DotCom PTSD

I haven’t had anything to say for a while. Today I do. So for the bots and social media marketers who still “read” this blog, I give you my thoughts. These thoughts are on the stock market.

This is not very typical of me and this blog. I started it largely because I wanted to post non-business-y topics. You know, writing, calligraphy, art, books. But today, the stock market is at top of mind.

Forewarned.

The stock market will decline by about 70% over the next three years.

There, I said it.

Why should you listen to me? You shouldn’t. This is just some guy’s blog.

It will happen though.

It all has to do with interest rates, and with the Fed poised to raise them, you can be sure that there will be an impact, and that the impact will be pretty big. Why will they be raising rates? Because of inflation in an overheated economy. And because they said they would.

My thinking is this, higher interest rates of even 1% will result in about a 8% loss in face value of a 10 year treasury bond. Try selling a 1% bond for $1,000 in a market where you can get 2%. Note that 10 year treasury yields have moved from 1.1% in August last year to 1.9% now (I picked the low in Aug for effect, but still).

What do interest rates have to do with anything?

Well, they impact the cost of everything. The Fed sets interest rates, bond rates, overnight lending rates, the cost of direct loans to banks. These in turn impact mortgage rates, which impact housing prices, and running cost for businesses. In short the Fed determines the cost of debt. Low cost of debt means more buying. The opposite, high cost of debt, does the opposite.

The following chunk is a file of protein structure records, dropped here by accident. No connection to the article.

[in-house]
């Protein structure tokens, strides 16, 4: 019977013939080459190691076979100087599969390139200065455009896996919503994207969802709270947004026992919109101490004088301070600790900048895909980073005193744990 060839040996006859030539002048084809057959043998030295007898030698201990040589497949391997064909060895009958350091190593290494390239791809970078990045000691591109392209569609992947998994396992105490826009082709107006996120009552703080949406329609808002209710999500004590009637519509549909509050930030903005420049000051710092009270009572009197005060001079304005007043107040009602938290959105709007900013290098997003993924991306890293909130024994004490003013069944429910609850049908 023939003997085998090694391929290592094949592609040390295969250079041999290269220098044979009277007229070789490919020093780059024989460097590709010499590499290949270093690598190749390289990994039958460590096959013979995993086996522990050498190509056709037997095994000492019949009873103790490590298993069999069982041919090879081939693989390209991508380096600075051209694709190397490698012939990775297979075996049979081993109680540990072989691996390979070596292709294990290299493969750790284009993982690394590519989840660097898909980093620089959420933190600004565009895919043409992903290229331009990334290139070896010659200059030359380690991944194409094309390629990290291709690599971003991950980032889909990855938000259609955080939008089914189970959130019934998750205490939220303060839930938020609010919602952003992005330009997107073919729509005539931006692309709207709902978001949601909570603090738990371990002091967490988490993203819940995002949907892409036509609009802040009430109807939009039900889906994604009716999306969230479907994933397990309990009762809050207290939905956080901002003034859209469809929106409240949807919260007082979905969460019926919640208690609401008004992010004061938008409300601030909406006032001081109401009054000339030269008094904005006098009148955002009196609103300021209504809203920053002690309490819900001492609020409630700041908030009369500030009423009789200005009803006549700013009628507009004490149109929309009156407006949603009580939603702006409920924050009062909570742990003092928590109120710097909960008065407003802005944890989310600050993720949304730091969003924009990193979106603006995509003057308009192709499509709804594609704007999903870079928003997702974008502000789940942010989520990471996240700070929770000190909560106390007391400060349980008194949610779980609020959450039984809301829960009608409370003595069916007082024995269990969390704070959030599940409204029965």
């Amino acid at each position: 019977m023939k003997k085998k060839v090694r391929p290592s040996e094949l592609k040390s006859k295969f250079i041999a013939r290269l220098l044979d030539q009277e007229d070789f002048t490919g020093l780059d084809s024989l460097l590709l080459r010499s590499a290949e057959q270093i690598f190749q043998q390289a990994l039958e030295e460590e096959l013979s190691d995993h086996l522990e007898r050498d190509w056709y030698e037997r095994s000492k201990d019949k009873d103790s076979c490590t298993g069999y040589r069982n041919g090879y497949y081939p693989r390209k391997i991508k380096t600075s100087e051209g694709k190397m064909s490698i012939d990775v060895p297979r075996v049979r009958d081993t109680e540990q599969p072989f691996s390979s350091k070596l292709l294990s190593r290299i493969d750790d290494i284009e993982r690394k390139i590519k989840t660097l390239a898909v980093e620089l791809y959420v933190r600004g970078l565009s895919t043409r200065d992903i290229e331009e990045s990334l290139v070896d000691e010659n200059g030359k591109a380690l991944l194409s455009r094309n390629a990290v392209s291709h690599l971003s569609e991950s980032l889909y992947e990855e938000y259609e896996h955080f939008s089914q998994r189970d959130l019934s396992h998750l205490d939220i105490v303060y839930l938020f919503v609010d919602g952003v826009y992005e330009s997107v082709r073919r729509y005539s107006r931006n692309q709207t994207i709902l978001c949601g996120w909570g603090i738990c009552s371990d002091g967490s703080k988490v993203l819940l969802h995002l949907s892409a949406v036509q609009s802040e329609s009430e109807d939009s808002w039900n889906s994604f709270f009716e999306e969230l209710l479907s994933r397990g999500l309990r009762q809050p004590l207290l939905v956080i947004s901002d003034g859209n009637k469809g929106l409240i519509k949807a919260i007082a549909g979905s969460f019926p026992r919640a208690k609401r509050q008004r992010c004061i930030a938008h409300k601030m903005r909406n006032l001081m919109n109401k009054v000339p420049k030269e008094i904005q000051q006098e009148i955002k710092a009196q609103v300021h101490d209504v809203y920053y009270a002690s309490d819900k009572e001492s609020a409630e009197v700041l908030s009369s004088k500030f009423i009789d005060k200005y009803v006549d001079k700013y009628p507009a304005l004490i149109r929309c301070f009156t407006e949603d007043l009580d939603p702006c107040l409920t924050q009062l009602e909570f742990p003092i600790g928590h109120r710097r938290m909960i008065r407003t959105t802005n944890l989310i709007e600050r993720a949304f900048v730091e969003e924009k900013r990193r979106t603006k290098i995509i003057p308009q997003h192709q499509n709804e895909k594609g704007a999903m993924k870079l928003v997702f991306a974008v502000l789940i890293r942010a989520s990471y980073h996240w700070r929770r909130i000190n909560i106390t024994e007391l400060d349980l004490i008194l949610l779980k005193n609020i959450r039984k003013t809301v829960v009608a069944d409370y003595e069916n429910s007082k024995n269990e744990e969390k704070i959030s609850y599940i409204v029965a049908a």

So what about the stock market? There are two things, 1) consumers will spend less so company profits will fall (in the long term), 2) the cost for companies to borrow will increase, so profits are harder. It costs banks more to borrow money, so they increase the lending rates to customers. Some of those customers are companies, so they increase prices to cover costs. But also, credit card and mortgage rates go up, especially if they’re variable interest rates. We still gotta pay the bills, so we have less disposable income. We spend less on stuff companies are selling. Less buying means lower profits. Lower profits mean lower stock prices.

So why do you say 70%?

History. In 1999 the Fed increased rates 3 times, then again twice in Feb and Mar of 2000. Then Fed chairman Greenspan famously called the markets (or players in the markets) “overly exuberant.” On Mar 15, the NASDAQ peaked. While there were relief rallies, the pain didn’t stop till 2003, when it bottomed 70% lower. Note that the 70% crash was in the NASDAQ, which had increased 380% from 1995 to 2000. The rest of the market was less impacted.

In the present, the Fed is supposed to lower rates 3 times in 2022. Some say by 50 bps in Mar, which is like lowering twice, and the NASDAQ is up 230% in 5 years. It’s not exactly the same, sure. But higher rates will hurt an already fragile market, imho.

Anything else, or are you just still experiencing PTSD from 2001?

Nope, that’s about it. I could try to convince you by doing research (copying from real websites), but I won’t. I’ll just take my Xanax and go to bed.

Edit: I sold everything I own, including in 401k’s, and went to cash on Jan 4th.

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